Two decades after that, Ghatan & Ellenbogen, in a thorough review of the epidemiology, mechanisms of injury, developmental radiographic anatomy, and neuropathology of inflicted pediatric spine and SCI, reflect on the huge impact on children growing up with SCI, their families, the health care providers, and the society in general [11]. But it was Pang himself who, in 2004, reviewed his own case series over two decades since he defined SCIWORA, including the information provided by MRI both to define spinal cord damage and to elucidate soft tissue damage to confirm or exclude vertebral instability. In that work, Pang proposed the three clinical features that are still today associated with this type of injury: 1) occult instability and 2) delayed and/or 3) recurrent SCI, being the last two a consequence of the first one [12].

At the dawn of the 21st century, the term SCIWORA had caught on [13], although the idea remains that the higher the resolution of imaging for spinal damage, especially MRI, the lower the number of true cases of SCIWORA [14]. Furthermore, the less spinal cord damage the initial MRI shows, the less severe the clinical manifestations of SCI and the better the prognosis [15]. But on top of all the above, probably the greatest value of the work of Pang et al. has been to help to raise the suspicion and therefore to make the diagnosis of these rare but potentially fatal type of injuries.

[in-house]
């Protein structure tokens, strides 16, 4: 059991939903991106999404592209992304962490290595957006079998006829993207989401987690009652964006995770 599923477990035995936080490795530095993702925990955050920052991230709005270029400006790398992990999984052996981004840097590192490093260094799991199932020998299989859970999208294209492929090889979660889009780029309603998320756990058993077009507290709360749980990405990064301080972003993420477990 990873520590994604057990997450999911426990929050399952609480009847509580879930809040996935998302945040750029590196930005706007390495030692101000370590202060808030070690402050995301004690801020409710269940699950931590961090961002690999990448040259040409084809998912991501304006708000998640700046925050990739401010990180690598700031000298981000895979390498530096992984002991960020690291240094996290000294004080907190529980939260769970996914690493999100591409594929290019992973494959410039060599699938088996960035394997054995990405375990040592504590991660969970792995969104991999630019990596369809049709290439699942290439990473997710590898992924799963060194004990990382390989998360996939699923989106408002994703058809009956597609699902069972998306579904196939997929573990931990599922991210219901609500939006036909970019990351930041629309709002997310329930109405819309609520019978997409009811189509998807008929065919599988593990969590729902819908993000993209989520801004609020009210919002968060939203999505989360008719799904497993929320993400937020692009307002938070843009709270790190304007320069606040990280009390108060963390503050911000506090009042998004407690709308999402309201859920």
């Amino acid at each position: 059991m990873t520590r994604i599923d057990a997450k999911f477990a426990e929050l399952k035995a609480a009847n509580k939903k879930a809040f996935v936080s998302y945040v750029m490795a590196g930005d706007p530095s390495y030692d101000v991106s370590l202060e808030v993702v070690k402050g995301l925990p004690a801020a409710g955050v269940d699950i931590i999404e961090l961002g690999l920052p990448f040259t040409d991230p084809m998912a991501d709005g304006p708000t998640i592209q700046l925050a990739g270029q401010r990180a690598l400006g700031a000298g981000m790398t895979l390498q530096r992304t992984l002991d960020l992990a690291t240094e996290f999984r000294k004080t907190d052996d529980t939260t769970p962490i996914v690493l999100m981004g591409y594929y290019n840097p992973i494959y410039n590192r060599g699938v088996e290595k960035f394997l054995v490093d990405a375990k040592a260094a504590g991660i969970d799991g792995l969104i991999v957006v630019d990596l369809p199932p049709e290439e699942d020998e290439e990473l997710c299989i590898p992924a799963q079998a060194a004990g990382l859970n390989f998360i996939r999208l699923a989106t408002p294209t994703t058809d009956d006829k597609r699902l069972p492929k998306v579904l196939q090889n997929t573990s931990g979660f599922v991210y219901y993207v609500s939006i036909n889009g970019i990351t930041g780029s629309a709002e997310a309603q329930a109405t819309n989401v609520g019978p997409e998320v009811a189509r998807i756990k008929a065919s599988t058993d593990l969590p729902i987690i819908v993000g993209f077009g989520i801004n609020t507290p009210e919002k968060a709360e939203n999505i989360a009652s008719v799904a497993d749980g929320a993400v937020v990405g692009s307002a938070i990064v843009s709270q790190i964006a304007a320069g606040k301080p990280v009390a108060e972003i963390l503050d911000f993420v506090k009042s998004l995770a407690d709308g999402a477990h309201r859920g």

Current diagnosis and prognosis of SCIWORA-type injuries

Sports, motor vehicle collisions, falls, assaults and being beaten, are traumatic injury mechanisms [16], that should make physicians think of a SCIWORA injurie cause of paediatric SCI, whenever a child shows signs of muscle weakness, sensory loss, bowel and/or bladder sphincter control loss, or reflexes loss.

An initial radiograph and Computed Tomography (CT) scan are initially recommended to be done [12,16-18]. However, those imaging tests will not find any pathological changes in these patients. For this reason, it should be practiced an MRI, in order to exclude other anatomical disruptions that affect the osteomuscular system that can damage the biomechanical and anatomical structure of the different stabilization capsules, ligaments and bone regions of the spine, which would explain the cause of those symptoms.